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Browned off and Bloody-Minded

Alan Allport
ARRSE Rating
4.5 Mushroom Heads
During the Second World War, over three and a half million men served in the army, the great majority of these were conscripts; civilians from every possible walk of life, who had never expected to be soldiers, let alone go to war. This is the story behind those conscripts, as well as the regular soldiers who helped, guided and fought alongside them.

The book takes, as it's starting point, the mass call up in the months preceding the start of the war and this mostly involves Yeomanry and Territorial units, some of which were just finishing their annual summer camp, and some who were activated several months prior to September 1939. However, the author looks beyond these events and - as a retrospective - at the periods before and after what became known as The Great war.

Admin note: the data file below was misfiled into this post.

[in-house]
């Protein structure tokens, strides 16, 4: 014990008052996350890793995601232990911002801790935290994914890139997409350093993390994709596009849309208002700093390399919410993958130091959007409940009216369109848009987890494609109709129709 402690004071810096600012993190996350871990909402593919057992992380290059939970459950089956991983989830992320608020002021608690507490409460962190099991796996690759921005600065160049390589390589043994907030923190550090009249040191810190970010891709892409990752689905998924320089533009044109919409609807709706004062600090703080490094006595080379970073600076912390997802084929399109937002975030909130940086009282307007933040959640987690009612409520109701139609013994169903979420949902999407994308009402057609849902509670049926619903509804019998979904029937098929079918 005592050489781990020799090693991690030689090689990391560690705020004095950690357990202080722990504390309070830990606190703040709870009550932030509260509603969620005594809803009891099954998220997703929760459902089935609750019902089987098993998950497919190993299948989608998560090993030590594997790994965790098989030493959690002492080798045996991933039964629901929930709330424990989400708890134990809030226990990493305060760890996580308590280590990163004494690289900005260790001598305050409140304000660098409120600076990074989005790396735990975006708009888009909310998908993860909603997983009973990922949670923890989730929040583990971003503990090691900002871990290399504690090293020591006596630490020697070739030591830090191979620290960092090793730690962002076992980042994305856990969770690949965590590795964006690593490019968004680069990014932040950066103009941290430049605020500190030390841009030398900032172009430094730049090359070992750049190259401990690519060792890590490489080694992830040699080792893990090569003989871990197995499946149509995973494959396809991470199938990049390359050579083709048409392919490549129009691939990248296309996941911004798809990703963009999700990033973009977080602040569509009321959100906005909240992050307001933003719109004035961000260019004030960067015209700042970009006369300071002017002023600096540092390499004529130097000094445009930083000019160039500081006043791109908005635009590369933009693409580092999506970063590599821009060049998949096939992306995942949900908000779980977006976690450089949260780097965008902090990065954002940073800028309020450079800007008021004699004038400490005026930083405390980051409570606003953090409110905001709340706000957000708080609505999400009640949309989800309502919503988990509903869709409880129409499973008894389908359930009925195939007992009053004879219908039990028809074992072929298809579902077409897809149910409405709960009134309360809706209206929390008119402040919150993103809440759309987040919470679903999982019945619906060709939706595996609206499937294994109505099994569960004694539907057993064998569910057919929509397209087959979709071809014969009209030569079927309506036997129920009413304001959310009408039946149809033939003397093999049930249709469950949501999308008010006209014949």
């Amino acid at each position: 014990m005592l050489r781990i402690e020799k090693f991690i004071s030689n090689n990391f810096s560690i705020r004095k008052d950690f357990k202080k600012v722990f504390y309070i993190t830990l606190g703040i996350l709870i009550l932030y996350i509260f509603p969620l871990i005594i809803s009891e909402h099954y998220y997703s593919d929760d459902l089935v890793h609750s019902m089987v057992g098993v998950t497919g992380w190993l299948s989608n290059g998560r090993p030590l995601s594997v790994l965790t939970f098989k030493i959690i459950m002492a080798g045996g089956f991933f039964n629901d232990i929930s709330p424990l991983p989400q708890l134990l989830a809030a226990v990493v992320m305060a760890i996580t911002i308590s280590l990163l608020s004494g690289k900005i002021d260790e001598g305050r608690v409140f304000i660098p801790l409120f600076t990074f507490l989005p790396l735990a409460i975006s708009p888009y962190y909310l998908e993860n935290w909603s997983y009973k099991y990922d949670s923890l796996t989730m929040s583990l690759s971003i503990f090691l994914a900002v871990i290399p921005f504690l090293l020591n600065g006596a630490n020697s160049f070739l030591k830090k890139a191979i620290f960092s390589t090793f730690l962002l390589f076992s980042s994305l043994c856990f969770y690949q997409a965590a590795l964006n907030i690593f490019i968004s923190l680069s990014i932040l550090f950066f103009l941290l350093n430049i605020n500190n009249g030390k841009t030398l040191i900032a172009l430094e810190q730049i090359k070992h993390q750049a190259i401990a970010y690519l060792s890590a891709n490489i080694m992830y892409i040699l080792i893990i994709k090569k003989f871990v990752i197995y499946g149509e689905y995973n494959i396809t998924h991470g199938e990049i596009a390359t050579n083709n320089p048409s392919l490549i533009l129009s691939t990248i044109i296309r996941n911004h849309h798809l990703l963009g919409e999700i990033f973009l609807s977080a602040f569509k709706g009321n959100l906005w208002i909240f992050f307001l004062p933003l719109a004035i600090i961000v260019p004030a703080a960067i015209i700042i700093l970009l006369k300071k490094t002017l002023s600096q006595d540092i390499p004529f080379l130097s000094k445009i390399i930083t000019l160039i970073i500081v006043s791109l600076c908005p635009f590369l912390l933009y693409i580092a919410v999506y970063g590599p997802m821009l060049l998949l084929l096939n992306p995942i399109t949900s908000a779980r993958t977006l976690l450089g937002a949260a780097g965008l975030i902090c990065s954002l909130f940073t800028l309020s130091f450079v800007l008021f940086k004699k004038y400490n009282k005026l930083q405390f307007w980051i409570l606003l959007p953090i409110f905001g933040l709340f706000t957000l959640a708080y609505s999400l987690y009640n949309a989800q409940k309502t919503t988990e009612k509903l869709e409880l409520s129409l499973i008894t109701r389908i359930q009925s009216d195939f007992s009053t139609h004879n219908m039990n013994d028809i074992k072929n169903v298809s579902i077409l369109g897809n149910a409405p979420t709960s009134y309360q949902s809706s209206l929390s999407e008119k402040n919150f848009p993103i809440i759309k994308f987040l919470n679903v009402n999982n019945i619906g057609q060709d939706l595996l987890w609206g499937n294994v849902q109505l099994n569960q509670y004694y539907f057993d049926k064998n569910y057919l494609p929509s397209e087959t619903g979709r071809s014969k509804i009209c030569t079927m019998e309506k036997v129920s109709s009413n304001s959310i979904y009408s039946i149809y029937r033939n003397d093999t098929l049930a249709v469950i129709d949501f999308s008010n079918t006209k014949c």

As social history, this is an invaluable book. There have been many, many books on the subject of WW2, and of those, many have looked at it from myriad points of view, but this one is the only one that I am aware of that looks at the character, the hopes and dreams, the ambitions and lives of the soldiers in this manner.

The author is an assistant professor of history at Syracuse University, in New York, and has previously written a book on demob. This particular history is a brilliant and thoughtful book, well researched and meticulously recorded, there are tremendous insights into the psyche and make up of these soldiers and their families.

This book would make a valuable and worthy addition to any bookshelf.
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